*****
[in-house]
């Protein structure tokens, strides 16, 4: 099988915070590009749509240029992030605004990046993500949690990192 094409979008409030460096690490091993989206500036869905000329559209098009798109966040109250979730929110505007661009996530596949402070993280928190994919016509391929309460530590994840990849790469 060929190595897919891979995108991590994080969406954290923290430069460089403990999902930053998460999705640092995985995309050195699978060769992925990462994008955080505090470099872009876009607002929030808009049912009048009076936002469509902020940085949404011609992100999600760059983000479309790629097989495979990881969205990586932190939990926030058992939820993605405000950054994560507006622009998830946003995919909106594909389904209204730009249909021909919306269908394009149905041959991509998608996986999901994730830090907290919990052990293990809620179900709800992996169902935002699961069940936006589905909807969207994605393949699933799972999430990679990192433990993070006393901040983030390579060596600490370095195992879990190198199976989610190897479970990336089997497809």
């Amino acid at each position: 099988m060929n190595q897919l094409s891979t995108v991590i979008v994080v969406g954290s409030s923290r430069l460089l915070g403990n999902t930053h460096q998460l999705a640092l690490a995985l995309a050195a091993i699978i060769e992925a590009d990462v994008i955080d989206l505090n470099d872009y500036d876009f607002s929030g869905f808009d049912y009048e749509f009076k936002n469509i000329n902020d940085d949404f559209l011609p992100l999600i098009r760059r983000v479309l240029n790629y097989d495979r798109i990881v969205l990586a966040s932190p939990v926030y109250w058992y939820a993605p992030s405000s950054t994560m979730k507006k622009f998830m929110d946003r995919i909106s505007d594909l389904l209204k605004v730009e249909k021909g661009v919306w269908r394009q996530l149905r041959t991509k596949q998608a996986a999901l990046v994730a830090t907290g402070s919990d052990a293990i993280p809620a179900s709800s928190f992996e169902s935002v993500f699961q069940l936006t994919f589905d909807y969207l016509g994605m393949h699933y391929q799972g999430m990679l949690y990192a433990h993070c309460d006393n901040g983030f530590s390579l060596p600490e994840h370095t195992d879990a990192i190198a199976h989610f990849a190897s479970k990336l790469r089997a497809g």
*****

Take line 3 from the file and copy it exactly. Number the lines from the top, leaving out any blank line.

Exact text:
């Amino acid at each position: 099988m060929n190595q897919l094409s891979t995108v991590i979008v994080v969406g954290s409030s923290r430069l460089l915070g403990n999902t930053h460096q998460l999705a640092l690490a995985l995309a050195a091993i699978i060769e992925a590009d990462v994008i955080d989206l505090n470099d872009y500036d876009f607002s929030g869905f808009d049912y009048e749509f009076k936002n469509i000329n902020d940085d949404f559209l011609p992100l999600i098009r760059r983000v479309l240029n790629y097989d495979r798109i990881v969205l990586a966040s932190p939990v926030y109250w058992y939820a993605p992030s405000s950054t994560m979730k507006k622009f998830m929110d946003r995919i909106s505007d594909l389904l209204k605004v730009e249909k021909g661009v919306w269908r394009q996530l149905r041959t991509k596949q998608a996986a999901l990046v994730a830090t907290g402070s919990d052990a293990i993280p809620a179900s709800s928190f992996e169902s935002v993500f699961q069940l936006t994919f589905d909807y969207l016509g994605m393949h699933y391929q799972g999430m990679l949690y990192a433990h993070c309460d006393n901040g983030f530590s390579l060596p600490e994840h370095t195992d879990a990192i190198a199976h989610f990849a190897s479970k990336l790469r089997a497809g």